The Savvy Investor Endowments and Foundations section has an abundance of academic research materials, thought-leadership pieces, and white papers which focus on the unique management, governance, and investment-related issues inherent within university endowments, foundations, and non-profit institutions.
University endowments are typically supported by donations from alumni and used to partially fund the ongoing operational budget of a university. Similarly, foundations and non-profit institutions are supported by gifts or donations...
Each of these types of institutions have an annual budget allocated to spending initiatives: maintenance, construction, salaries, community outreach activities, or other specific goals. The remainder of funds allocated to these institutions will then be invested in accordance with the investment policy that the trustees and the management committee of the organisation have developed over time.
These institutions do not operate like traditional investment funds, largely due to their long-term objectives and permanency associated with gifts, donations, or other contributions to the institution. These two factors allow the investment committees and chief investment officers of endowments, foundations, and non-profit institutions to adopt a long-term perspective with their investments. This means that they are not just able to better withstand short-term market volatility, but they are also more likely to capture the premium associated with long-term investments and the illiquidity premium that accompanies many investments in alternative assets.
Typically, many institutions choose to outsource all, or a portion of, the responsibility of investing their general fund. This is called the outsourced chief investment officer, or OCIO, model. OCIO firms that take on this responsibility on behalf of the endowment or foundation can operate on either a discretionary basis (possessing the discretion to actively invest the institution’s assets as per their investment policy) or a non-discretionary basis (advising the institution on how to go about investing their funds and providing recommendations on everything from specific funds or securities to tactical and strategic asset allocation strategies).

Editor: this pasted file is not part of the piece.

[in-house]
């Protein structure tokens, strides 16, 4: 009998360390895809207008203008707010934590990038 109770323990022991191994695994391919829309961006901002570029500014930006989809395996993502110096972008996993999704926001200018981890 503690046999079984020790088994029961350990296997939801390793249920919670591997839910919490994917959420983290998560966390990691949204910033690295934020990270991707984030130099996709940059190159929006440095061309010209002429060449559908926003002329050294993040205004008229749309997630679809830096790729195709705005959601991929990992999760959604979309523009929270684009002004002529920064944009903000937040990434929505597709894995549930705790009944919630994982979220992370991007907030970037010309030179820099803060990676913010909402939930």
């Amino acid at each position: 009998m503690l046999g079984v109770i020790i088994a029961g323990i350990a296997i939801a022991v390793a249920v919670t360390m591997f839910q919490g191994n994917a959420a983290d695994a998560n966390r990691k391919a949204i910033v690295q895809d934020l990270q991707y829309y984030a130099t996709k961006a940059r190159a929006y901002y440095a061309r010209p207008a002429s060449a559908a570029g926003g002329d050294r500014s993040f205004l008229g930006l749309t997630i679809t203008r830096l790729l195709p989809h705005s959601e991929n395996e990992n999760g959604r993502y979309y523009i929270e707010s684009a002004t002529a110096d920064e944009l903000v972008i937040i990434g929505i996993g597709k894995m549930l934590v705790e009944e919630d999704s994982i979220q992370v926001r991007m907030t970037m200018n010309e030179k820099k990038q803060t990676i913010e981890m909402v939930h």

Due to the amount of assets held within endowments, foundations, and non-profit institutions, investment and alternative asset management firms are often interested in developing relationships with these foundations and institutions. By solidifying these relationships, a specific fund may be granted further consideration during an RFP (request for proposal) process or subsequent manager search conducted by either the investment committee or that committee’s advisor.
Endowments and Foundations pertain to:
- Producing a well-rounded and apt investment policy statement
- Responding to RFPs
- OCIO model
- Managing relationships with investment management consultants
- Liability-driven investment strategies
- Socially responsible investing / environmental, social, and governance investing